As we prepared for an auction of rare, signed, limited and first edition books – which were laid out on a long table in the centre of the Saffronart gallery – I came across some stunning illustrations created at the turn of the 19th century. They seemed as important as the words in the books, and taking a cue from Lewis Carroll’s Alice, I delved deeper into some of the artists behind these creations. Here is an excerpt.
A (very) brief history of 19th century illustration
The history and progression of illustrated stories is closely entwined with advancements in printing and publishing technologies. Early medieval illustrations, known as illuminations, were created and coloured individually by hand. With the advent of the printing press, etchings, woodcuts and woodblock prints – the latter influenced by Japanese Ukiyo-e art – became the preferred style of illustration. The development and prevalence of book illustration in early Victorian England was believed to represent an important shift in publishing compared to the Romantic period.Coloured images were produced by hand-colouring, which raised the cost of the book due to the efforts involved. Publishers often chose not to include coloured illustrations for this reason, or produced two versions of the book. However, innovations in the latter half of the 19th century, such as coloured lithography, colour printing from woodblocks, and “natural” printing – where objects such as leaves were pressed to create textured impressions – helped lower the costs and make coloured illustrations more popular.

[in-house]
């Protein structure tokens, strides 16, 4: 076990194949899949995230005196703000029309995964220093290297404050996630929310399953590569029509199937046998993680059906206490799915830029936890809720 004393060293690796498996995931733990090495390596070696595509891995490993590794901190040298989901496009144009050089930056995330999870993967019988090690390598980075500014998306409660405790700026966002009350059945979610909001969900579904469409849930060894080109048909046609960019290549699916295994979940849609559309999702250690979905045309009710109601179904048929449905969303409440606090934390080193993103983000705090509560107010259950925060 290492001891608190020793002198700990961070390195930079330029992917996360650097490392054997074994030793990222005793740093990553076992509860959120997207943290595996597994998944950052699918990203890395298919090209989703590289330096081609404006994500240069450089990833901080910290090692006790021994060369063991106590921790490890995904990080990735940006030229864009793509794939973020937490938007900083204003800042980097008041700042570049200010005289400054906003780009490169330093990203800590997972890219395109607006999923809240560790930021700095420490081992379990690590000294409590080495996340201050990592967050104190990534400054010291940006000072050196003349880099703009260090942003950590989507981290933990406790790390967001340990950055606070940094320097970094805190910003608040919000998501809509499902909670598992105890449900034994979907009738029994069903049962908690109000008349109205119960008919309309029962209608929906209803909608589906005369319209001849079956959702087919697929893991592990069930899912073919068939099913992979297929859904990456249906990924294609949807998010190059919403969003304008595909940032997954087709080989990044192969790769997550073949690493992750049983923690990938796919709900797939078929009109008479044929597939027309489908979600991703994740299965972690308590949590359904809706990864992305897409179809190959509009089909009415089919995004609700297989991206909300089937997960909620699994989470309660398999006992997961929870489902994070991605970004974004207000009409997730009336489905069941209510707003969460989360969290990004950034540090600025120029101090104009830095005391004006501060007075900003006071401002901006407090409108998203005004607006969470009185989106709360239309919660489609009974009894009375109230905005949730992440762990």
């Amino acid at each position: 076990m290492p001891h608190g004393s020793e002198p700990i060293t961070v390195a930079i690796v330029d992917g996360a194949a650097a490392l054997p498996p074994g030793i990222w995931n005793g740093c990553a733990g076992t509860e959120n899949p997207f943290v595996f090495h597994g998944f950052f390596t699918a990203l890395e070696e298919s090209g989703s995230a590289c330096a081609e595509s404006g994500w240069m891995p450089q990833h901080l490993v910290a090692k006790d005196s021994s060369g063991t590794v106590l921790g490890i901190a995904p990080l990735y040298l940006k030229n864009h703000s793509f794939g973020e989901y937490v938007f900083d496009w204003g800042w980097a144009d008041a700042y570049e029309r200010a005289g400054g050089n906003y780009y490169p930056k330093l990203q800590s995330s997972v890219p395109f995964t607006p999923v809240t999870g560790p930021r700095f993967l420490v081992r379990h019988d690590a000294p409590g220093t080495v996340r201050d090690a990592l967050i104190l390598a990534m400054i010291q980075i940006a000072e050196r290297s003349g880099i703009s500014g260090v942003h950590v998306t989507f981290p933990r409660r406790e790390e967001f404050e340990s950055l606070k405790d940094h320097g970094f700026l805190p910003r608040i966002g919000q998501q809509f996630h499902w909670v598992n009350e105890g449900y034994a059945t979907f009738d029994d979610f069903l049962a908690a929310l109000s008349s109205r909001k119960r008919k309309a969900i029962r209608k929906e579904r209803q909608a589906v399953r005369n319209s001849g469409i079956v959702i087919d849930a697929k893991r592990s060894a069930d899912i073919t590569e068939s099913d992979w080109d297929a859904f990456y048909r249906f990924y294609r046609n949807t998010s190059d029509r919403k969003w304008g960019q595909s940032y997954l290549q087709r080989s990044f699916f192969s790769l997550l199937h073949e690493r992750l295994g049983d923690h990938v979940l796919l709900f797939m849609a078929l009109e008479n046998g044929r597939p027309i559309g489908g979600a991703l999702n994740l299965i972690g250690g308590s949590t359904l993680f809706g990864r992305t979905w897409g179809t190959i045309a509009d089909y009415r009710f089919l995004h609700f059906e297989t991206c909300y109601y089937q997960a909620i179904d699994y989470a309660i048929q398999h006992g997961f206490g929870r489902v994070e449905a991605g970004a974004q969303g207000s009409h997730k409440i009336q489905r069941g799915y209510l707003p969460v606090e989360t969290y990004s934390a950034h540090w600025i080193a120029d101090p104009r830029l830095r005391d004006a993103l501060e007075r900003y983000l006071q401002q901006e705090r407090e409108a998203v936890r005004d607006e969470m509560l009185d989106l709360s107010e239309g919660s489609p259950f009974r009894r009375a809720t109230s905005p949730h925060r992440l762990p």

‘a partnership between author and artist to which the artist contributes something which is a pictorial comment on the author’s words or an interpretation of his meaning in another medium’… Often the artist was the first outside reader of the text and, in a sense, its first critic.
|A limited edition copy of Oliver Goldsmith’s The Vicar of Wakefield published in 1929, illustrated and signed by Arthur Rackham. Images courtesy of Saffronart.|